DIANA KRALL as part of the gala opening of the Rose Theatre (1 Theatre Lane, Brampton), Friday (September 29). $400. 905-874-2800. Rating: NNNNN
Diving into a Diana Krall interview is a daunting proposition - the most common epithet associated with the woman is "ice queen."
It's hard to know precisely how Krall's developed a rep for being so aloof. Is it her technically slick, detached delivery of neo-trad tunes? Her Narnia-regent-worthy appearance and ramrod-straight bearing? Her tendency to grumble when asked personal questions?
Due to a label miscommunication, I've kept Krall waiting a half-hour after the clipped British accent of her office assistant wakes me up at 6:45 am for our skedded interview (Universal forgot to take the UK time difference into account), and I'm terrified. Who knows what fury hath a woman delayed?
"Man, it's 7 in the morning there? Oh, god! I'm so sorry," moans a genuinely apologetic Krall over the phone. "And you sound like you were out late smoking and drinking. That's such a drag! Jeez, I'm sorry. I haven't had that feeling for... oh, about five months now, but I can sympathize."
Some ice queen. As we try to extricate ourselves from an apology death match, I start to wonder whether Krall is just misunderstood. She seems like a woman caught up in a fame bubble (one that's grown since her marriage to Elvis Costello) who's jonesing for nice, normal friends... or at least some decent conversation.
Not that she suffers fools gladly.
"I'm doing these interviews with people from all different cultures and countries, and you never know what to expect. The Italian interviewers say things like, "Diana, you're doing a duet with Tony Bennett.... Why ?' They keep asking " Why ?', and it makes me feel like I've done something terrible! What are you, six years old?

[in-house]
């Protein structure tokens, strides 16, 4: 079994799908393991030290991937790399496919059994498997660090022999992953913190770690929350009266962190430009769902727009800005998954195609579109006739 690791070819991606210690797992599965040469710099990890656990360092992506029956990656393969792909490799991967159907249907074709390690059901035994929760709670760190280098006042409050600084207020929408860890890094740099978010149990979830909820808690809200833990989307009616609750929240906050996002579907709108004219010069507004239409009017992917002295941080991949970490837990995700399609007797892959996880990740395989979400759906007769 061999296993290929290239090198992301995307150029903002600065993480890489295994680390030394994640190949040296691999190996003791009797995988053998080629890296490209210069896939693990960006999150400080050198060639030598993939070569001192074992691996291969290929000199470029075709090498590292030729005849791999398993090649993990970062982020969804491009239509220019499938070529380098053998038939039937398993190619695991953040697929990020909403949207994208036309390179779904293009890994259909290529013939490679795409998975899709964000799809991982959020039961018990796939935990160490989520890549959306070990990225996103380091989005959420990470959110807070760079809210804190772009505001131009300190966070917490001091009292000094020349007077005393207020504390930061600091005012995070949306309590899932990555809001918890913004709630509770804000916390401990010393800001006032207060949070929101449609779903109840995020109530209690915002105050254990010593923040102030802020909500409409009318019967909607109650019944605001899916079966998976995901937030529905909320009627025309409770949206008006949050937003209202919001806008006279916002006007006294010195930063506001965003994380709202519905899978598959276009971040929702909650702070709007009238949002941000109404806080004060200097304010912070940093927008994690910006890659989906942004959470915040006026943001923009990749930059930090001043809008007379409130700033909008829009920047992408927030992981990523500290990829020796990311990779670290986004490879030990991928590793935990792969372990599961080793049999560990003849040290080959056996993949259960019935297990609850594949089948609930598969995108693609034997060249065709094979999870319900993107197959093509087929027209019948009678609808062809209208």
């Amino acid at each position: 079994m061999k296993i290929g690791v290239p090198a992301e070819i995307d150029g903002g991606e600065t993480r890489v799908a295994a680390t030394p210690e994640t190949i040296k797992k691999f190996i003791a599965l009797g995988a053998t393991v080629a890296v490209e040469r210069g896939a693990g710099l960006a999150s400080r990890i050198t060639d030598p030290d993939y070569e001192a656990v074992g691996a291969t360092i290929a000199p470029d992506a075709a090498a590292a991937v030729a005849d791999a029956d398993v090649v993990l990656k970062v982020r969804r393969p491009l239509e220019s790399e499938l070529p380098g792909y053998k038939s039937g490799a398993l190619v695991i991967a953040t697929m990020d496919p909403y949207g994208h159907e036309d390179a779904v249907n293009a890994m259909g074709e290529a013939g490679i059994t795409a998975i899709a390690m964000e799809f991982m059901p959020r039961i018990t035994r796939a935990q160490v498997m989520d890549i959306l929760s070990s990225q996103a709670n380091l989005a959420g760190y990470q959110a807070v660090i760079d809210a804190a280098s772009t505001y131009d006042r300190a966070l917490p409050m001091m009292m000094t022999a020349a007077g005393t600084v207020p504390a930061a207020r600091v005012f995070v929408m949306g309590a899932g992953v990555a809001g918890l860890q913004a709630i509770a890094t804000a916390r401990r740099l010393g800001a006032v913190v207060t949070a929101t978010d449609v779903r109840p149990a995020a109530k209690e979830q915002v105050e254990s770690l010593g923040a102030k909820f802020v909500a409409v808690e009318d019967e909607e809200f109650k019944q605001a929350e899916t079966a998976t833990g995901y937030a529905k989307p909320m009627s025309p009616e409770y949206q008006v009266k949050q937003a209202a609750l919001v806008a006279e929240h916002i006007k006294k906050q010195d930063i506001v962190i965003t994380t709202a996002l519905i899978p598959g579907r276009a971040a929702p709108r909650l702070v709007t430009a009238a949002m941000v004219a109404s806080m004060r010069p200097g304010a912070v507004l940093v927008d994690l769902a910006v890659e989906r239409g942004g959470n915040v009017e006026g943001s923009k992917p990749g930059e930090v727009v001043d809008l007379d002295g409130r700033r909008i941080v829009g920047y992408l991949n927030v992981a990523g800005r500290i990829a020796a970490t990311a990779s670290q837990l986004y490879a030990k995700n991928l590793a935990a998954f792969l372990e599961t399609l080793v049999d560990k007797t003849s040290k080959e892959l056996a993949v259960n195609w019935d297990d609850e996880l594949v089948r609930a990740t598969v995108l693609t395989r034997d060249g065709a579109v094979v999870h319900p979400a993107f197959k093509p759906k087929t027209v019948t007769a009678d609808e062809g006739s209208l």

"People have different ideas about what's appropriate. This morning I had three different interviews where they asked, "What is going to be the name of your child?' Are you kidding me? It's so un-Canadian. I was shocked. They'll even ask the sex of the child."
That child, for the record, is the one Krall's expecting. Her initial comment about five months spent sans hangovers refers to the length of her pregnancy so far. Krall claims the biggest bummer about being knocked up on the road is trading her customary post-show wine for chocolate something she's grown increasingly strict about since accidentally consuming port in a melon soup in Portugal left her arms numb.
"I'm never one to admit...," she begins, then trails off. "I have incredible stamina, and I've been known to go when everyone else is dropping, but now, today, I'm starting to feel really tired. Boy oh boy.
"If you go solid for six weeks away from home without a break, any human, pregnant or not, is gonna start feeling drained."
Krall is in the middle of launching her new album, From This Moment On (Verve/Universal), a collection of generally upbeat (think the Gershwins and Cole Porter) standards backed by a swingin' band. It's less Norah Jones than Frank Sinatra, but thanks to Krall's characteristic languorous delivery and percussive piano-pounding, even the bouncier tunes resonate with a restrained version of the curious bittersweet quality the singer/pianist musters on slow-burning ballads like Rodgers and Hart's Little Girl Blue.
Krall claims those layered emotional nuances come from years spent thinking about and analyzing each song on the album, as well as her insistence on a "closed creative environment" into which she only allows her collaborating musicians and producer Tommy LiPuma.
And though it's nice to see Krall break away from the ice queen stereotype and stretch her vocal interpretation muscles to imbue heart-squeezing chestnuts like Willow Weep For Me with pathos, the most impressive thing about From This Moment On is her superlative band, the Clayton-Hamilton Jazz Orchestra.
"It's important to have a sense of collaboration, so the songs don't become all about you," offers Krall. "Instead of thinking "I hope my solos sound great,' you make it about nothing except the music. The people I play with are not just backing up a singer. We're all listening to each other.
"With a song like Exactly Like You, it sounds so honest and sweet, a true musical conversation. It's jazz. We're not overplaying solos or overdoing things for the sake of ego. With the great albums Oscar Peterson, Fred Astaire, Nat King Cole you relax into the songs and enjoy them. It takes you out of your own self-involvement."